My plan now is to begin an apprenticeship in radical pedagogy. As part of my institutional training, I need to gain teaching qualifications. But as well as this, I am learning to teach English as a foreign language, and will soon hopefully do a DTLLS so that I can teach literacy and numeracy. You might ask, ‘why bother learning the methods of the Ideological State Apparatus’ – the answer is I’m not sure. On the one hand, this is my career path, but on the other it seems important that I don’t short sell people who really want and need this knowledge. I mean, I cannot bring my radical ideas to a group of people who desperately need a job, can’t write a CV or speak English, and need to tick a box in an application process.
But this institutional path will hopefully be counter-balanced by a totally de-institutionalised exploration of radical pedagogy. The two should compliment each other, but in a certain direction. I should take from the institution, never exploit students for the advancement of ideological education. This will be a very hard line to negotiate. This deinstitutionalised education would offer the same things if needed, but in a way that empowers the student, beings them to critical consciousness, teaches them to teach themselves. This way also allows the teacher to learn from the student, which is important to keep the direction radical, not exploitative.
This deinstitutionalised education comes from the experience and writings of people like Paulo Freire, John Dewey, Ivan Illich. But also the work we did early on in the UfSO, based on intuition and direct experience of bad education and the struggle for equality within our own version. I’m hopefully going to write about these ideas in more concrete detail on this blog. You might complain that these thinkers aren’t left-wing, or Marxist, or whatever. I might be wrong about this, but I currently believe that education is in a sense prior to politics and ideology. The aim of education is to produce critical consciousness, and I don’t think it’s necessarily good to teach an ideology, even if it is anti-capitalist, or even to teach from an ideological position. I think the future of radical politics lies in the achievement of a critical popular consciousness that will crystallise a new and powerful hegemony. This could lead to a true democracy, a socialist utopia, or just a much-needed improvement in the existing social relations. I don’t know. That kind of explicit political struggle and battle of ideas should take place along side these kinds of bottom-up long-term projects.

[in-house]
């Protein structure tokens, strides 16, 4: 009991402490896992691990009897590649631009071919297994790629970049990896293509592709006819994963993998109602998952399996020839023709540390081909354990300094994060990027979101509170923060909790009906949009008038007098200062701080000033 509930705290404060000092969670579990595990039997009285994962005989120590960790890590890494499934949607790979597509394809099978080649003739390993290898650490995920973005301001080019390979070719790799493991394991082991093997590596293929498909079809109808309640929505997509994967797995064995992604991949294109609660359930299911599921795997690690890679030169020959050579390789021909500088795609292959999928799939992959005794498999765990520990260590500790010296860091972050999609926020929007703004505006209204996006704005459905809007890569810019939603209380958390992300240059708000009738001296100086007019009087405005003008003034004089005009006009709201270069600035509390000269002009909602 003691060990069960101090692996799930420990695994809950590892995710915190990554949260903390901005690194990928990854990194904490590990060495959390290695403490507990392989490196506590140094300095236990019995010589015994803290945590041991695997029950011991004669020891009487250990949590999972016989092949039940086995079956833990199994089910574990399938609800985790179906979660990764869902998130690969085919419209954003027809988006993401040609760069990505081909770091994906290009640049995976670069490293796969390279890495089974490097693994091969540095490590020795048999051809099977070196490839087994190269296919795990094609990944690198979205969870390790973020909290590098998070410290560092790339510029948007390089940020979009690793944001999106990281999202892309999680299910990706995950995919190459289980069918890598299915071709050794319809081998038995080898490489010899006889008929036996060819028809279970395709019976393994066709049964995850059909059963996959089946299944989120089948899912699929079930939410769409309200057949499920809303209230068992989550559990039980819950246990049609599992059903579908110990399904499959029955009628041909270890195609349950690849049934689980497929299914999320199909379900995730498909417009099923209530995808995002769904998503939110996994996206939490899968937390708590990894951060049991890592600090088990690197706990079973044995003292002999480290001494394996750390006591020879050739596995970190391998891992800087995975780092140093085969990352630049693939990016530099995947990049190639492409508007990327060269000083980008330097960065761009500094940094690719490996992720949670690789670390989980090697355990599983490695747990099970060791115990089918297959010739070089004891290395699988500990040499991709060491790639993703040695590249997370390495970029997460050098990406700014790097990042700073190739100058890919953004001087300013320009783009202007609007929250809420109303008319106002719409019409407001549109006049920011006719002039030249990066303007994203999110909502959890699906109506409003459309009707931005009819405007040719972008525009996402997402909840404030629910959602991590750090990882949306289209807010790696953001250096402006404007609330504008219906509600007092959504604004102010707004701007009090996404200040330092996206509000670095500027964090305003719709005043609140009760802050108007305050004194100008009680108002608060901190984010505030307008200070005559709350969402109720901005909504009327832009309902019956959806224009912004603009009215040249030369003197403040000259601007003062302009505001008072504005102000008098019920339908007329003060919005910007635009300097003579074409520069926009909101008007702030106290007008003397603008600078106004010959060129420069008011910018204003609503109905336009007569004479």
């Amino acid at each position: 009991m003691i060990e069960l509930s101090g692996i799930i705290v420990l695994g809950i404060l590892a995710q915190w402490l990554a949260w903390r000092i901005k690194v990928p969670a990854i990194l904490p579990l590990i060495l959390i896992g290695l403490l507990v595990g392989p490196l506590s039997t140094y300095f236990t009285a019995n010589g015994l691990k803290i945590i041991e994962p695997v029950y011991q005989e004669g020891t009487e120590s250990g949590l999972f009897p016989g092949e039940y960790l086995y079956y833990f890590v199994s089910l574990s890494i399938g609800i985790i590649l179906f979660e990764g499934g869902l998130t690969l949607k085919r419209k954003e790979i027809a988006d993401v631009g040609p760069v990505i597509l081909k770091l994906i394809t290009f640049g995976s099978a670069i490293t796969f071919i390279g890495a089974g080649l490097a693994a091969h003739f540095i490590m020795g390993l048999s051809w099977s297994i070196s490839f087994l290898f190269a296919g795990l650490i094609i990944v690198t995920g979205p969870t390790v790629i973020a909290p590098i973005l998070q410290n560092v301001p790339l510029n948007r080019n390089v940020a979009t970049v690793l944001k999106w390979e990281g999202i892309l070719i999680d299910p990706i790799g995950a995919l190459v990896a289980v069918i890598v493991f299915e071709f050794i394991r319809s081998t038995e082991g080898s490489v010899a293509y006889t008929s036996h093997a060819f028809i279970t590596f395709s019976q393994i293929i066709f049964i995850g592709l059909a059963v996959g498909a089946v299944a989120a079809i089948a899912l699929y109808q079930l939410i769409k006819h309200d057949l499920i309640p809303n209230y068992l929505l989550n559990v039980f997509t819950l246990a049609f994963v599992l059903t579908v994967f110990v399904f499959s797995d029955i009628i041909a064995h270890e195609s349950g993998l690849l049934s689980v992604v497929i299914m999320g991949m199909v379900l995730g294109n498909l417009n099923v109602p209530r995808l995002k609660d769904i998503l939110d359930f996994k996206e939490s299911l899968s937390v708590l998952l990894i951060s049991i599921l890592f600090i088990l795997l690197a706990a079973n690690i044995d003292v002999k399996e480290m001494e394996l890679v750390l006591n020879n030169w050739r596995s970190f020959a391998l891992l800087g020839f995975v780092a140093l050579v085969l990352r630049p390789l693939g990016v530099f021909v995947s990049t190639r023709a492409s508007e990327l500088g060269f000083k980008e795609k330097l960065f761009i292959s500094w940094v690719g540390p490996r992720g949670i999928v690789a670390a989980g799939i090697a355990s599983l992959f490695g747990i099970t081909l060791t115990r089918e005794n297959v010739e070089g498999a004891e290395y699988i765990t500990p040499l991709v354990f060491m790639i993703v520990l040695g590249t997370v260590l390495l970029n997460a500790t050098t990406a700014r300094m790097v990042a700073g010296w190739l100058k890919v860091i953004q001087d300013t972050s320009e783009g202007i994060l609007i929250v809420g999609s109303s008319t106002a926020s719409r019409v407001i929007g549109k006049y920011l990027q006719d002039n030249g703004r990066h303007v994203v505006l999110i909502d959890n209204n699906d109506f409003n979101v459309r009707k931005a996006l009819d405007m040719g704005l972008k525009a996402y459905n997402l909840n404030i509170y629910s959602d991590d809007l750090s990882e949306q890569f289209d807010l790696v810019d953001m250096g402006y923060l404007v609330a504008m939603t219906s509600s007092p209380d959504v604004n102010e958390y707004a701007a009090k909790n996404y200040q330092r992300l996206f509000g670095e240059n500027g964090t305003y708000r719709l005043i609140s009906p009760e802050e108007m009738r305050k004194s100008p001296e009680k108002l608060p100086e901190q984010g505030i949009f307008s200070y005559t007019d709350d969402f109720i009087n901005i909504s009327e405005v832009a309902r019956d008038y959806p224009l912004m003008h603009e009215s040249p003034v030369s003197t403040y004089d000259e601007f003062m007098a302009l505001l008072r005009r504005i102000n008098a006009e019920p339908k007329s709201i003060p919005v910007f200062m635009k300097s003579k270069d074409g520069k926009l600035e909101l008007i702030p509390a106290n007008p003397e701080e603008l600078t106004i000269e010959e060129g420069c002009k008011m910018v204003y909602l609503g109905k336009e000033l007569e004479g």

Why am I telling you all this? Because I’m excited. But also to try to fight this feeling of apathy after a another supposed failed revolution. Don’t believe the hype. That’s what the ruling classes want us to feel. We are actually all still involved somehow, somewhere, in some important way. We should all communicate more, outside existing channels, create new and better networks. This would really fight the apathy. We are all in this together, no matter which side of the fence. It is the responsibility of all of us to do what we think is right in a way that feels right. The transformation of society will come from all angles, maybe slowly, maybe all of a sudden (or maybe a combination of the tow, a growing surge that suddenly breaks the flood-banks). We all have a role to play, we should try to make sure it is a progressive one, based on passion, experience and hope, not on cynicism and disillusionment.
References and preliminary reading list:
Hall, Stuart. The Neo-liberal Revolution. Cultural Studies, 25:6, 705-728 (2011)
— Cultural Studies and its Theoretical Legacies, 1992: http://cultstud.blogspot.co.uk/2007/09/stuart-hall-cultural-studies-and-its.html
Perry, Matt. Marxism and History. Palgrave Macmillan: 2002
Gramsci, Antonio. Selected Writings 1916 -1935. Ed. David Forgacs. London, Lawrence and Wishart: 1988
Monk, Ray. Ludwig Wittgenstein: The Duty of Genius. London, Vintage: 1990
Wheen, Francis. Karl Marx. London, Fourth Estate: 1999
Friere, Paulo. Education: The Practice of Freedom. London, Writers and Readers Publishing Cooperative: 1973
— The Pedagogy of the Oppressed. New York, Continuum: 1993
Illich, Ivan. Deschooling Society. Harper Colophon Books: 1971
Dewey, John. Experience and Education. Pocket Books: 1977